What starts, and was expected to be, a documentary about the miniature wargame community turns into something so much more. It’s a touching film about a community brought together through a shared love of something. There’s highs and lows… and a lot of heart. It doesn’t attempt to do much. There seems to be a recognition you could do a full length film on any of the topics it touches upon, so it doesn’t attempt it.

Miniature Wargaming: The Movie is an impressive introduction to the hobby but it’s so much more. It brings a human aspect to it all. It brings emotion to an industry ruled by rules. While not a perfect film, I walked away knowing more about the industry and its history and also recognizing why the hobby means so much to me as a player. It’s something I’ve struggled with during the pandemic and general isolation for the entire time. Miniature wargaming is an escape from the stress of things. That can be the modeling aspect of it, getting immersed in the world, learning new rules, or playing the game. Any and all of those achieves that. It’s a way to connect with others over a shared love of something. Most importantly, it’s a way to have fun.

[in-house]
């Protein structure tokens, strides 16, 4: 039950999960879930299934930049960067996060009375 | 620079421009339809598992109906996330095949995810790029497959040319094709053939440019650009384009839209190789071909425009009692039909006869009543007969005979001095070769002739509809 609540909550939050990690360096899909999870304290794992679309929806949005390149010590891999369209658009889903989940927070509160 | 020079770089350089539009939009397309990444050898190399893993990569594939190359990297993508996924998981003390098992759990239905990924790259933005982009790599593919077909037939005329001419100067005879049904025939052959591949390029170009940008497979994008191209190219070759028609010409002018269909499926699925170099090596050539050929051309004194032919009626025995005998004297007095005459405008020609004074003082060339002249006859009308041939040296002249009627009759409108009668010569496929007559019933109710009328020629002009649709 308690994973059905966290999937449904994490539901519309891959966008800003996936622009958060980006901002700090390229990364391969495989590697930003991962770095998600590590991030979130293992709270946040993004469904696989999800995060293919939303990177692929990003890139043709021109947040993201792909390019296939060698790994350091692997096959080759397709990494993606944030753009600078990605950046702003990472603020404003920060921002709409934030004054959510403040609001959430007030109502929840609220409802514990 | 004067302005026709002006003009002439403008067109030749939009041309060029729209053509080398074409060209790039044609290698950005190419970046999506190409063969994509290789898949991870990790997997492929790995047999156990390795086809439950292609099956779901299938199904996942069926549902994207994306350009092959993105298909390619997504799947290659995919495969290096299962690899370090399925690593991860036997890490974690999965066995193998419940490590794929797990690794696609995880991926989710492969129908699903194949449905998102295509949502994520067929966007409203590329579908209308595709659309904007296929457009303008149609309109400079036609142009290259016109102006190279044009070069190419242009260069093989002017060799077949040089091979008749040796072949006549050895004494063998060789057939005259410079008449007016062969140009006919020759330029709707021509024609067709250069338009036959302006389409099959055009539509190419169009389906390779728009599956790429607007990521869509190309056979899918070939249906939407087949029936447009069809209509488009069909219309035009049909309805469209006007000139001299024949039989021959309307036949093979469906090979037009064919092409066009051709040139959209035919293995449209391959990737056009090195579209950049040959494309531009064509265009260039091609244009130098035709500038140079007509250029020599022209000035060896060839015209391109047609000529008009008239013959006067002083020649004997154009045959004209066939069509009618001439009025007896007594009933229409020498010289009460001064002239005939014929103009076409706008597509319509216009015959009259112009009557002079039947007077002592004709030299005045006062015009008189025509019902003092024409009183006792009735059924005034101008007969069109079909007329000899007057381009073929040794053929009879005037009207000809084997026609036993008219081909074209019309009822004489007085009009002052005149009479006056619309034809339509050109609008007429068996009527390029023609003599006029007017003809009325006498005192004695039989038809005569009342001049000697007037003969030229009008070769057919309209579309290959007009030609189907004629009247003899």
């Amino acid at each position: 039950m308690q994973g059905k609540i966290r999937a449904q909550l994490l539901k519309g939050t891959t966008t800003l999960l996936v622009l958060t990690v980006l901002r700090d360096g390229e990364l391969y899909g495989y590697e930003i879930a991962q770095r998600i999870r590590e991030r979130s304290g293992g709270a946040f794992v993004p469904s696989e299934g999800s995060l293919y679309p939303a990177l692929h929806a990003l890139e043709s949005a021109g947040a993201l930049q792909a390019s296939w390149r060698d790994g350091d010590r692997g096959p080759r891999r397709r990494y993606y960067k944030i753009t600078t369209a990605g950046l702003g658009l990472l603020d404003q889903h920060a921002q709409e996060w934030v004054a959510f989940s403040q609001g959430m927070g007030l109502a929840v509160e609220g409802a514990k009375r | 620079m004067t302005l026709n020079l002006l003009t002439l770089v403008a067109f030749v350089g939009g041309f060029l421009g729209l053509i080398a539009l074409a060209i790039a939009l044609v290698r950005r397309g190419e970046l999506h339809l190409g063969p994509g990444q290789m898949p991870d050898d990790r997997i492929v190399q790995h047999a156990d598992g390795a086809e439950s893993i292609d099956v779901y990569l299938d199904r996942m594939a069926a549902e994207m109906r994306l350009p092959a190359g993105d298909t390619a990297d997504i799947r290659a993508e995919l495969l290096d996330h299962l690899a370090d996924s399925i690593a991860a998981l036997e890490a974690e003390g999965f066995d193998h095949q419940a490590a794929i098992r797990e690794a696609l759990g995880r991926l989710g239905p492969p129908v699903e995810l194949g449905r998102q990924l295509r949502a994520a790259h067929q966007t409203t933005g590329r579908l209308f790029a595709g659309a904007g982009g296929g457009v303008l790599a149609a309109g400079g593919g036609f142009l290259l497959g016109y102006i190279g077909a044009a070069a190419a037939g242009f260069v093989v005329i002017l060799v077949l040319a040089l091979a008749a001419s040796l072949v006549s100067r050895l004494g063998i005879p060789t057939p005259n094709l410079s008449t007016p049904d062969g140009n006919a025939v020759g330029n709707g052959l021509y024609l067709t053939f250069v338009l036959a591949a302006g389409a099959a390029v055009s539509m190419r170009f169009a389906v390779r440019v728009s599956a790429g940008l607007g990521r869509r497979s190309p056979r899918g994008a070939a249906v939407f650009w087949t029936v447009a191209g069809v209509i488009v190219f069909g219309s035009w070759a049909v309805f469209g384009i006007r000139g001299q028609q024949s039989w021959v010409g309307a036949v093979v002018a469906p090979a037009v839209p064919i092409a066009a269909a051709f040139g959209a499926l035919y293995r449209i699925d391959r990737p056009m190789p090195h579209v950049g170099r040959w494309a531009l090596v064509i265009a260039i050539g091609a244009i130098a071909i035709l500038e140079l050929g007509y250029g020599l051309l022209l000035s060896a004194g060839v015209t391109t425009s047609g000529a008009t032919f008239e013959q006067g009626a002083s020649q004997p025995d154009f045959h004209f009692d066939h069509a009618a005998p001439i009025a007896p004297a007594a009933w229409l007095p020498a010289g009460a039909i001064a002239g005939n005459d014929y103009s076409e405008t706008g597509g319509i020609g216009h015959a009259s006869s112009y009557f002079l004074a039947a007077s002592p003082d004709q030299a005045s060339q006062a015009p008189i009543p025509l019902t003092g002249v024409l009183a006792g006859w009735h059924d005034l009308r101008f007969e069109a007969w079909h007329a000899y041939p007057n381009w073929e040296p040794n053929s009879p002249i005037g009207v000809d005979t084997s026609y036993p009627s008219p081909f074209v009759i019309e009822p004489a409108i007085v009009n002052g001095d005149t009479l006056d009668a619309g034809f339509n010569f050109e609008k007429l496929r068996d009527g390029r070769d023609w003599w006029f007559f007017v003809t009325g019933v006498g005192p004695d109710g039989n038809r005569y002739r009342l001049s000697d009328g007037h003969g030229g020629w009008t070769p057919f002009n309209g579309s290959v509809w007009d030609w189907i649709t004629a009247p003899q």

Rent or Own: AmazonGoogleApple TVVimeoVudu

Gloomhaven: Fallen Lion Delivers a Very Mediocre Adventure

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Gloomhaven: Fallen Lion

I’ve never played a game of Gloomhaven. I’ve heard good things about the legacy dungeon crawler but it’s a commitment I don’t have time for. Beyond the fantasy setting, I know little of the world and after reading Gloomhaven: Fallen Lion, I’m not sure I know all that much.

Welcome to the City of Gloomhaven. A city we don’t get to see much of as a lot of the comic takes place within a bar. The Jaws of the Lion are a the top of the hierarchy of the city, but their latest job goes sideways. Gloomhaven: Fallen Lion takes us through the group’s adventure in segments told from a different member’s perspective.

I’m not sure if it was high-hopes for a new comic series based on a board game or the interest in a “new” property being expanded to comics, but the potential of the debut issue feels squandered. Gloomhaven: Fallen Lion is one that feels more focused on fans of the property than an introduction to that property for all, that also is entertaining for fans.